Google's next move to keep Stadia alive: license it to anyone with cash

A Stadia controller being held.
(Image credit: Future)

Google Stadia was once, apparently, the future. Google itself declared it "alive and well" in May last year (opens in new tab) before, in June, announcing it would be licensing the tech out to "industry partners." (opens in new tab) What was intended as a long-term platform for Google's involvement in gaming became, instead, a piece of tech that could maybe be sold to other businesses.

A recent partnership with AT&T allowed customers of that service to play Batman: Arkham Knight. Now a new report from Business Insider (opens in new tab) further details Google's progress in turning Stadia into a white-label streaming platform (one licensed by businesses and used under their own branding).

The strategy is known internally as Google Stream, which curiously enough was one of the prototype names for Stadia. Potential clients include Bungie, though it's unclear how Sony acquiring the studio earlier this week may affect that (opens in new tab). Bungie was apparently interested in a deal whereby it would use Stadia as a back-end for its own content and "front-end experience." Capcom is another potential client cited by Business Insider, with the publisher apparently interested in using the tech to power demos.

Google being Google it is also aiming wider than the obvious: Another client announced last year was the fitness-bike maker Peloton, with a game called 'Lanebreak' (opens in new tab) getting a closed demo.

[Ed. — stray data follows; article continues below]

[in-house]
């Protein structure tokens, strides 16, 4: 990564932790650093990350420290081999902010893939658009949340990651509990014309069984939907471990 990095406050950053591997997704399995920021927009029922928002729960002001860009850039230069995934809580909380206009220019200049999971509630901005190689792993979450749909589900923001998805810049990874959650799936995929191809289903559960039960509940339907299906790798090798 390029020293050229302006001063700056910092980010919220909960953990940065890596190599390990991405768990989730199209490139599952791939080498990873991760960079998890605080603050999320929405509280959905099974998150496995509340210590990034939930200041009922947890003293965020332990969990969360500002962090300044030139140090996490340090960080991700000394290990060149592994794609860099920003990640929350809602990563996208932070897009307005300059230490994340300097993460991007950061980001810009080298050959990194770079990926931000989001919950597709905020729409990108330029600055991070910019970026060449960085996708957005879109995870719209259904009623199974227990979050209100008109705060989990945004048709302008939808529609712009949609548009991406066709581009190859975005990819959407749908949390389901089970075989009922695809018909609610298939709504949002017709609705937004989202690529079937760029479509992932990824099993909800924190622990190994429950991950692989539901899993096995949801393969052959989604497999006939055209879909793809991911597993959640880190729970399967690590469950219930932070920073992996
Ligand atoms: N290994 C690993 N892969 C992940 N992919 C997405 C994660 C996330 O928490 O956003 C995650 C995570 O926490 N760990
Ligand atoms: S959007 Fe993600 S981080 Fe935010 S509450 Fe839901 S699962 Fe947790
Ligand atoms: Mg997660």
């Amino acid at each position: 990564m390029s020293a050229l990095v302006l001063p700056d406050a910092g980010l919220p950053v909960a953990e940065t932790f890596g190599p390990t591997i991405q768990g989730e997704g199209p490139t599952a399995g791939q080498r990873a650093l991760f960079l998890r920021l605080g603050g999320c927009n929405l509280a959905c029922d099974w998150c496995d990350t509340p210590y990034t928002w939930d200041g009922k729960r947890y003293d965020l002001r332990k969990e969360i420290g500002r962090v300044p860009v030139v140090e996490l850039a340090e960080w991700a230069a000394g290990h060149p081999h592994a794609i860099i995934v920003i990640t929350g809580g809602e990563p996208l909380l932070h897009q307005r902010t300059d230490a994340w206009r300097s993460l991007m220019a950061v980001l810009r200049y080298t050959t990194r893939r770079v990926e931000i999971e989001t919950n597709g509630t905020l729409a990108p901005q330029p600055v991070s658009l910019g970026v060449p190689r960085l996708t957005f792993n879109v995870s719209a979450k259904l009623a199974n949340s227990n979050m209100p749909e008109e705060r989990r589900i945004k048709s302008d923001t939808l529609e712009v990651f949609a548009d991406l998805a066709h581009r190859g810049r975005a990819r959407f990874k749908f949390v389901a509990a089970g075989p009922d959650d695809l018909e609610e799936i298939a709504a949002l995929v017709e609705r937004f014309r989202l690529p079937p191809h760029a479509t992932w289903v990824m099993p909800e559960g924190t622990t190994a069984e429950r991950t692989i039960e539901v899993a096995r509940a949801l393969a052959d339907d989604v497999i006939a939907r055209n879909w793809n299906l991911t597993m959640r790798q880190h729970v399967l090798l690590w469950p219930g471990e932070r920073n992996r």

Current and former employees now estimate that "about 20% of the focus was on the consumer platform" and the rest is selling the tech and "proof-of-concept work for Google Stream." Exclusive titles for Stadia are now "out of the question." Perhaps no wonder as, per BI (opens in new tab), at the end of 2020 Google had missed its target of 1 million active subs by around 25%, with one insider quoted saying "retention was a real problem."

"While we won't be commenting on any rumors or speculation regarding other industry partners, we are still focused on bringing great games to Stadia in 2022," said Google spokesman Patrick Seybold. "With 200+ titles currently available, we expect to have another 100+ games added to the platform this year, and currently have 50 games available to claim in Stadia Pro."

None of this news is especially surprising. When Stadia had the reception it did, Google announced it would re-focus on the underlying tech and shut down the Stadia Games and Entertainment studio. In one of those telling bits of corporate jiggery-pokery, Stadia head Phil Harrison now reports to Google's VP of subscription services Jason Rosenthal (previously, the through-line was to the VP of devices and services). While Google seems happy to keep the base Stadia service running as-is, there's clearly no longer any real ambition to do anything with Stadia as a platform in its own right.

Rich Stanton

Rich is a games journalist with 15 years' experience, beginning his career on Edge magazine before working for a wide range of outlets, including Ars Technica, Eurogamer, GamesRadar+, Gamespot, the Guardian, IGN, the New Statesman, Polygon, and Vice. He was the editor of Kotaku UK, the UK arm of Kotaku, for three years before joining PC Gamer. He is the author of a Brief History of Video Games, a full history of the medium, which the Midwest Book Review described as "[a] must-read for serious minded game historians and curious video game connoisseurs alike."